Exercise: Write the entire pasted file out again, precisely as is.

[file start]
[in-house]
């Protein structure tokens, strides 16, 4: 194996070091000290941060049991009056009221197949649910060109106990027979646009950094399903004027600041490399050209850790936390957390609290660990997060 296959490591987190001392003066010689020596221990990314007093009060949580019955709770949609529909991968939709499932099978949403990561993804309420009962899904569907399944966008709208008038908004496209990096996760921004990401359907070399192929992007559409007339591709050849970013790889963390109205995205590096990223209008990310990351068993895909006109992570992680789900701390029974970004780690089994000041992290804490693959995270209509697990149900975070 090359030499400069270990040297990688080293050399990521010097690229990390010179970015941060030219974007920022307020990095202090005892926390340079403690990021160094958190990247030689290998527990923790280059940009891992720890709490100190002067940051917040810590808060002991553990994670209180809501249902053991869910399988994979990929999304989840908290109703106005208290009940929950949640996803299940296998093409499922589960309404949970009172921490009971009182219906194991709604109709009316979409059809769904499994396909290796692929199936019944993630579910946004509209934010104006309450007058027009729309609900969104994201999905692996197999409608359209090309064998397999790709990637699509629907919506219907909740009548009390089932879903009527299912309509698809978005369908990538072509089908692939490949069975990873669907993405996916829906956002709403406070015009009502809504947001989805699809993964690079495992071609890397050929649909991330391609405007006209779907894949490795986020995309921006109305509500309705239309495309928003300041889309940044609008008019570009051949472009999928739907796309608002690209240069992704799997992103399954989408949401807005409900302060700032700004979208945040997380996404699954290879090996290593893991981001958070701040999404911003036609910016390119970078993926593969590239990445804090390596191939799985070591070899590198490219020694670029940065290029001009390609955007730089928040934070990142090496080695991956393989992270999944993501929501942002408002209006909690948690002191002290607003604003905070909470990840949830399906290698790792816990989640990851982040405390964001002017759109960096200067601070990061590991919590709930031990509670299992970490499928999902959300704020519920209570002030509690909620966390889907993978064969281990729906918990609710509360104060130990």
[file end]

[in-house]
């Protein structure tokens, strides 16, 4: 194996070091000290941060049991009056009221197949649910060109106990027979646009950094399903004027600041490399050209850790936390957390609290660990997060 296959490591987190001392003066010689020596221990990314007093009060949580019955709770949609529909991968939709499932099978949403990561993804309420009962899904569907399944966008709208008038908004496209990096996760921004990401359907070399192929992007559409007339591709050849970013790889963390109205995205590096990223209008990310990351068993895909006109992570992680789900701390029974970004780690089994000041992290804490693959995270209509697990149900975070 090359030499400069270990040297990688080293050399990521010097690229990390010179970015941060030219974007920022307020990095202090005892926390340079403690990021160094958190990247030689290998527990923790280059940009891992720890709490100190002067940051917040810590808060002991553990994670209180809501249902053991869910399988994979990929999304989840908290109703106005208290009940929950949640996803299940296998093409499922589960309404949970009172921490009971009182219906194991709604109709009316979409059809769904499994396909290796692929199936019944993630579910946004509209934010104006309450007058027009729309609900969104994201999905692996197999409608359209090309064998397999790709990637699509629907919506219907909740009548009390089932879903009527299912309509698809978005369908990538072509089908692939490949069975990873669907993405996916829906956002709403406070015009009502809504947001989805699809993964690079495992071609890397050929649909991330391609405007006209779907894949490795986020995309921006109305509500309705239309495309928003300041889309940044609008008019570009051949472009999928739907796309608002690209240069992704799997992103399954989408949401807005409900302060700032700004979208945040997380996404699954290879090996290593893991981001958070701040999404911003036609910016390119970078993926593969590239990445804090390596191939799985070591070899590198490219020694670029940065290029001009390609955007730089928040934070990142090496080695991956393989992270999944993501929501942002408002209006909690948690002191002290607003604003905070909470990840949830399906290698790792816990989640990851982040405390964001002017759109960096200067601070990061590991919590709930031990509670299992970490499928999902959300704020519920209570002030509690909620966390889907993978064969281990729906918990609710509360104060130990």